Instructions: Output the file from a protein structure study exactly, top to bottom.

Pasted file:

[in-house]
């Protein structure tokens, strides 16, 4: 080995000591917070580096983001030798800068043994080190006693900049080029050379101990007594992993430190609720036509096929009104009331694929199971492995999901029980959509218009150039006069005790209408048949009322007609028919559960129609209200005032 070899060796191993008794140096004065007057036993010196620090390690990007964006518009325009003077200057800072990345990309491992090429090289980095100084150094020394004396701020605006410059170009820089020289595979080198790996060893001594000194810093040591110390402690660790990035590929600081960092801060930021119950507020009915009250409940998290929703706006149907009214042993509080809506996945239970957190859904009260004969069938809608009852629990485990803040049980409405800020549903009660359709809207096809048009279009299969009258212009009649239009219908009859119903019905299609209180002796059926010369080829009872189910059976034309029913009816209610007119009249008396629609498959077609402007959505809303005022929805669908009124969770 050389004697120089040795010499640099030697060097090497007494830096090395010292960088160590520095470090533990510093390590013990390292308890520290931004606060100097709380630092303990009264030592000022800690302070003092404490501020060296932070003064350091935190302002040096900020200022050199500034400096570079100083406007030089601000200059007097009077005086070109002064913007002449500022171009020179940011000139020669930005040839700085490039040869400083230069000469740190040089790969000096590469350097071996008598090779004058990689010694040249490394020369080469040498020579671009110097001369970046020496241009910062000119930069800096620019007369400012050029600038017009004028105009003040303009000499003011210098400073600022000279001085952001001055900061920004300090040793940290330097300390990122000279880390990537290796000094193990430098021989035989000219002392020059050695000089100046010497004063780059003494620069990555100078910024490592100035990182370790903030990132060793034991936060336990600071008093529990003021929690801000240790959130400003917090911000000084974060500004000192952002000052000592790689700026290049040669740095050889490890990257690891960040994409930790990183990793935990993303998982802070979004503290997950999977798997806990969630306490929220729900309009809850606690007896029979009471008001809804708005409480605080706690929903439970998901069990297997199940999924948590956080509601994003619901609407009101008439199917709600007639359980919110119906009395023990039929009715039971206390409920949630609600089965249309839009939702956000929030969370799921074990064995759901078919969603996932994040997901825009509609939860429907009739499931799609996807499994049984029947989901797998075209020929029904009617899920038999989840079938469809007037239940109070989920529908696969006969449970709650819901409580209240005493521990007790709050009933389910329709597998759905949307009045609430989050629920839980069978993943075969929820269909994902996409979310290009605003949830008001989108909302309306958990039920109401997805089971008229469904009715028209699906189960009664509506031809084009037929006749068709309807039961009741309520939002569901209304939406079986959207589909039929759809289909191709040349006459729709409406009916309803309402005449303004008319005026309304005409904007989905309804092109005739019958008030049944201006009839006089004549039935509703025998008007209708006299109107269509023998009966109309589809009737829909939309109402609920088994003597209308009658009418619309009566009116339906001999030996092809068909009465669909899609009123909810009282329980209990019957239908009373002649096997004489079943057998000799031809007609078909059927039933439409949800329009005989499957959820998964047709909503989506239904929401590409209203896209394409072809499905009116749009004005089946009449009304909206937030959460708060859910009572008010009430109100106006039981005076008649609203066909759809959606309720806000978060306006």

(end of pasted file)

[in-house]
């Protein structure tokens, strides 16, 4: 080995000591917070580096983001030798800068043994080190006693900049080029050379101990007594992993430190609720036509096929009104009331694929199971492995999901029980959509218009150039006069005790209408048949009322007609028919559960129609209200005032 070899060796191993008794140096004065007057036993010196620090390690990007964006518009325009003077200057800072990345990309491992090429090289980095100084150094020394004396701020605006410059170009820089020289595979080198790996060893001594000194810093040591110390402690660790990035590929600081960092801060930021119950507020009915009250409940998290929703706006149907009214042993509080809506996945239970957190859904009260004969069938809608009852629990485990803040049980409405800020549903009660359709809207096809048009279009299969009258212009009649239009219908009859119903019905299609209180002796059926010369080829009872189910059976034309029913009816209610007119009249008396629609498959077609402007959505809303005022929805669908009124969770 050389004697120089040795010499640099030697060097090497007494830096090395010292960088160590520095470090533990510093390590013990390292308890520290931004606060100097709380630092303990009264030592000022800690302070003092404490501020060296932070003064350091935190302002040096900020200022050199500034400096570079100083406007030089601000200059007097009077005086070109002064913007002449500022171009020179940011000139020669930005040839700085490039040869400083230069000469740190040089790969000096590469350097071996008598090779004058990689010694040249490394020369080469040498020579671009110097001369970046020496241009910062000119930069800096620019007369400012050029600038017009004028105009003040303009000499003011210098400073600022000279001085952001001055900061920004300090040793940290330097300390990122000279880390990537290796000094193990430098021989035989000219002392020059050695000089100046010497004063780059003494620069990555100078910024490592100035990182370790903030990132060793034991936060336990600071008093529990003021929690801000240790959130400003917090911000000084974060500004000192952002000052000592790689700026290049040669740095050889490890990257690891960040994409930790990183990793935990993303998982802070979004503290997950999977798997806990969630306490929220729900309009809850606690007896029979009471008001809804708005409480605080706690929903439970998901069990297997199940999924948590956080509601994003619901609407009101008439199917709600007639359980919110119906009395023990039929009715039971206390409920949630609600089965249309839009939702956000929030969370799921074990064995759901078919969603996932994040997901825009509609939860429907009739499931799609996807499994049984029947989901797998075209020929029904009617899920038999989840079938469809007037239940109070989920529908696969006969449970709650819901409580209240005493521990007790709050009933389910329709597998759905949307009045609430989050629920839980069978993943075969929820269909994902996409979310290009605003949830008001989108909302309306958990039920109401997805089971008229469904009715028209699906189960009664509506031809084009037929006749068709309807039961009741309520939002569901209304939406079986959207589909039929759809289909191709040349006459729709409406009916309803309402005449303004008319005026309304005409904007989905309804092109005739019958008030049944201006009839006089004549039935509703025998008007209708006299109107269509023998009966109309589809009737829909939309109402609920088994003597209308009658009418619309009566009116339906001999030996092809068909009465669909899609009123909810009282329980209990019957239908009373002649096997004489079943057998000799031809007609078909059927039933439409949800329009005989499957959820998964047709909503989506239904929401590409209203896209394409072809499905009116749009004005089946009449009304909206937030959460708060859910009572008010009430109100106006039981005076008649609203066909759809959606309720806000978060306006």